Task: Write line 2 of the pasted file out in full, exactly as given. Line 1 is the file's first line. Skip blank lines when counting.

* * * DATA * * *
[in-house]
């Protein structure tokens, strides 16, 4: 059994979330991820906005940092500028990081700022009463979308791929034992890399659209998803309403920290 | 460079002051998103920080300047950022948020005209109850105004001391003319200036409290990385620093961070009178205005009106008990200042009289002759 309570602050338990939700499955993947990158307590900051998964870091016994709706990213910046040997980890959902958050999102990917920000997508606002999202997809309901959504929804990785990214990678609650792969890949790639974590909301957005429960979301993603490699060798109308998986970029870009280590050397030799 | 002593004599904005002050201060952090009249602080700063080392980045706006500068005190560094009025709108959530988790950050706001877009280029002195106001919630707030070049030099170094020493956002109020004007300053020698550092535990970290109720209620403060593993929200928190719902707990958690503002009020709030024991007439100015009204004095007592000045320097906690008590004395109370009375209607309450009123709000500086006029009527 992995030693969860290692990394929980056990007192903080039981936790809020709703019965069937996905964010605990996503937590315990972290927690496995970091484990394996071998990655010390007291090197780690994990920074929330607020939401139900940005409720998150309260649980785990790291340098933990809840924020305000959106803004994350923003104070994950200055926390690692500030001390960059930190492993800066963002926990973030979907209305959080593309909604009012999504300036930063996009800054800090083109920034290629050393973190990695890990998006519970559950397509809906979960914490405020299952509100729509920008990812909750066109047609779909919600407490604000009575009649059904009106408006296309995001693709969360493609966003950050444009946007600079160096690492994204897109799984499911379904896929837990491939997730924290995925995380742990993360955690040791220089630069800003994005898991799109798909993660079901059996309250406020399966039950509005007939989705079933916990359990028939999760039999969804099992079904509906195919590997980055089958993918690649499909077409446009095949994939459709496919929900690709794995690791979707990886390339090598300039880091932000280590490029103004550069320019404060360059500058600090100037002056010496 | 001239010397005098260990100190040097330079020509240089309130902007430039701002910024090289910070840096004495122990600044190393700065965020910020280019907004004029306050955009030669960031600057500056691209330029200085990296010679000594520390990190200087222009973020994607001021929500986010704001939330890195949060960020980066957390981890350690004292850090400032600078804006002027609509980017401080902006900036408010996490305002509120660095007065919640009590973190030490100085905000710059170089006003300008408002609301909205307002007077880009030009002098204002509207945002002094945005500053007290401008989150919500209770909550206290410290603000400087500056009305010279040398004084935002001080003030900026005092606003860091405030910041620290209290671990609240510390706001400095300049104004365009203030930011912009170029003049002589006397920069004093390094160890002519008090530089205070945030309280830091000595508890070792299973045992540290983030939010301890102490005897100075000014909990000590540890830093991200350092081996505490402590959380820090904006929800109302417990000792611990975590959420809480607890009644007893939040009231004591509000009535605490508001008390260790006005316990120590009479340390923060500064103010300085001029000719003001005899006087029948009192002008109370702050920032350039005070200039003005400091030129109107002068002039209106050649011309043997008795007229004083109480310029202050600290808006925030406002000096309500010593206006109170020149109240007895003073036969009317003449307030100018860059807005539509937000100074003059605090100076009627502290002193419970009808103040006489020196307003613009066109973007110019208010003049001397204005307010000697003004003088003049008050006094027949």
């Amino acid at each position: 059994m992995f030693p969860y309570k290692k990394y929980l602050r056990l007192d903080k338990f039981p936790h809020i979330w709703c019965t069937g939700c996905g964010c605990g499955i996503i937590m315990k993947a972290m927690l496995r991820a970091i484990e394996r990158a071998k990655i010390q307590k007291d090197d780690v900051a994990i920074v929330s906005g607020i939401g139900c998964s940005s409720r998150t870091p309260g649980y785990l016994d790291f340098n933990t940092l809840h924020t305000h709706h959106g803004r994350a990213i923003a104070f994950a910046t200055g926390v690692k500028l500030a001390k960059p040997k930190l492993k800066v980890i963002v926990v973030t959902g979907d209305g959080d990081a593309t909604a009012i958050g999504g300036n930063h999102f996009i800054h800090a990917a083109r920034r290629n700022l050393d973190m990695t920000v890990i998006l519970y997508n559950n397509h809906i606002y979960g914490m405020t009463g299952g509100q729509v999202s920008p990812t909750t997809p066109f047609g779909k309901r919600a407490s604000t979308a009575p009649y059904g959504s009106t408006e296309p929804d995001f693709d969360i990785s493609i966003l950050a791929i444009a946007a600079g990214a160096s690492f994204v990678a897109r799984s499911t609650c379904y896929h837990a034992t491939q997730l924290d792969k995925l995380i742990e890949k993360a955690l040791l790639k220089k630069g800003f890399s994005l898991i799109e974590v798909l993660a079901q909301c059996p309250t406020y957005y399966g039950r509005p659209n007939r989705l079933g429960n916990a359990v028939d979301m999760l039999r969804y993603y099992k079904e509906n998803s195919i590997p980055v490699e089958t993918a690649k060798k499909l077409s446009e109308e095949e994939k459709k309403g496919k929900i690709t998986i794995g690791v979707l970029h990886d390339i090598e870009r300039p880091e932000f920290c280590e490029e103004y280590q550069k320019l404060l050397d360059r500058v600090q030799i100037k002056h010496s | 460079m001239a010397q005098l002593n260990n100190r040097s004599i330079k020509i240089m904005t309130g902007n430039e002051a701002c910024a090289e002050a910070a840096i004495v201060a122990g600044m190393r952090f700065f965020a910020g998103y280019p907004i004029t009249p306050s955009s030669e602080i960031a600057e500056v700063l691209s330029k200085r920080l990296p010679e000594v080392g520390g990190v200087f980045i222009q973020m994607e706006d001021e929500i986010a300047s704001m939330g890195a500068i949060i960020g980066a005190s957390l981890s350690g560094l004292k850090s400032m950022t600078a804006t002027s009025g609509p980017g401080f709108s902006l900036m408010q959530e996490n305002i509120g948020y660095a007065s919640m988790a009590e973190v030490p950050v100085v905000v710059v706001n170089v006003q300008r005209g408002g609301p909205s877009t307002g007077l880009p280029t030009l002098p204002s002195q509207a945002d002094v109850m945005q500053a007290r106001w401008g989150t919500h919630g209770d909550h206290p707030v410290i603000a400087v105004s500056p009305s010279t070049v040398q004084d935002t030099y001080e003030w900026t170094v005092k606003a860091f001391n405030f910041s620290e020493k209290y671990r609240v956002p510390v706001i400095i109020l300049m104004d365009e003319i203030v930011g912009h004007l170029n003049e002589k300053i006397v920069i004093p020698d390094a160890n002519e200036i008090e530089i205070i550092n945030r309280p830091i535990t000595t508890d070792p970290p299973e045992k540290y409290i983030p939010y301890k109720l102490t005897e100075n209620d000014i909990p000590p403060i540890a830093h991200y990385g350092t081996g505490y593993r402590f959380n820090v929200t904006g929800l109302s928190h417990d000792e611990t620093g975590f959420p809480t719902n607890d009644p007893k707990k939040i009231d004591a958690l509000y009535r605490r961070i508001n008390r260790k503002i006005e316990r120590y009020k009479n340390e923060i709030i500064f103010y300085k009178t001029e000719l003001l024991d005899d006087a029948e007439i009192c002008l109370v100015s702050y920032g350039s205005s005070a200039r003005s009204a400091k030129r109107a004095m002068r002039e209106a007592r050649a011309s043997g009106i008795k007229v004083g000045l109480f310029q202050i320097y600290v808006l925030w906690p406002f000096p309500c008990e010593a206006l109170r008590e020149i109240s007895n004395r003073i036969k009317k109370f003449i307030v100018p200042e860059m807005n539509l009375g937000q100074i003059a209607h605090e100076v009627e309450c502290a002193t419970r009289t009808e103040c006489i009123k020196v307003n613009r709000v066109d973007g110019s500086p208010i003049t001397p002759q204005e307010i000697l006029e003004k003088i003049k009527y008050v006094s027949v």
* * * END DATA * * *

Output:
């Protein structure tokens, strides 16, 4: 059994979330991820906005940092500028990081700022009463979308791929034992890399659209998803309403920290 | 460079002051998103920080300047950022948020005209109850105004001391003319200036409290990385620093961070009178205005009106008990200042009289002759 309570602050338990939700499955993947990158307590900051998964870091016994709706990213910046040997980890959902958050999102990917920000997508606002999202997809309901959504929804990785990214990678609650792969890949790639974590909301957005429960979301993603490699060798109308998986970029870009280590050397030799 | 002593004599904005002050201060952090009249602080700063080392980045706006500068005190560094009025709108959530988790950050706001877009280029002195106001919630707030070049030099170094020493956002109020004007300053020698550092535990970290109720209620403060593993929200928190719902707990958690503002009020709030024991007439100015009204004095007592000045320097906690008590004395109370009375209607309450009123709000500086006029009527 992995030693969860290692990394929980056990007192903080039981936790809020709703019965069937996905964010605990996503937590315990972290927690496995970091484990394996071998990655010390007291090197780690994990920074929330607020939401139900940005409720998150309260649980785990790291340098933990809840924020305000959106803004994350923003104070994950200055926390690692500030001390960059930190492993800066963002926990973030979907209305959080593309909604009012999504300036930063996009800054800090083109920034290629050393973190990695890990998006519970559950397509809906979960914490405020299952509100729509920008990812909750066109047609779909919600407490604000009575009649059904009106408006296309995001693709969360493609966003950050444009946007600079160096690492994204897109799984499911379904896929837990491939997730924290995925995380742990993360955690040791220089630069800003994005898991799109798909993660079901059996309250406020399966039950509005007939989705079933916990359990028939999760039999969804099992079904509906195919590997980055089958993918690649499909077409446009095949994939459709496919929900690709794995690791979707990886390339090598300039880091932000280590490029103004550069320019404060360059500058600090100037002056010496 | 001239010397005098260990100190040097330079020509240089309130902007430039701002910024090289910070840096004495122990600044190393700065965020910020280019907004004029306050955009030669960031600057500056691209330029200085990296010679000594520390990190200087222009973020994607001021929500986010704001939330890195949060960020980066957390981890350690004292850090400032600078804006002027609509980017401080902006900036408010996490305002509120660095007065919640009590973190030490100085905000710059170089006003300008408002609301909205307002007077880009030009002098204002509207945002002094945005500053007290401008989150919500209770909550206290410290603000400087500056009305010279040398004084935002001080003030900026005092606003860091405030910041620290209290671990609240510390706001400095300049104004365009203030930011912009170029003049002589006397920069004093390094160890002519008090530089205070945030309280830091000595508890070792299973045992540290983030939010301890102490005897100075000014909990000590540890830093991200350092081996505490402590959380820090904006929800109302417990000792611990975590959420809480607890009644007893939040009231004591509000009535605490508001008390260790006005316990120590009479340390923060500064103010300085001029000719003001005899006087029948009192002008109370702050920032350039005070200039003005400091030129109107002068002039209106050649011309043997008795007229004083109480310029202050600290808006925030406002000096309500010593206006109170020149109240007895003073036969009317003449307030100018860059807005539509937000100074003059605090100076009627502290002193419970009808103040006489020196307003613009066109973007110019208010003049001397204005307010000697003004003088003049008050006094027949």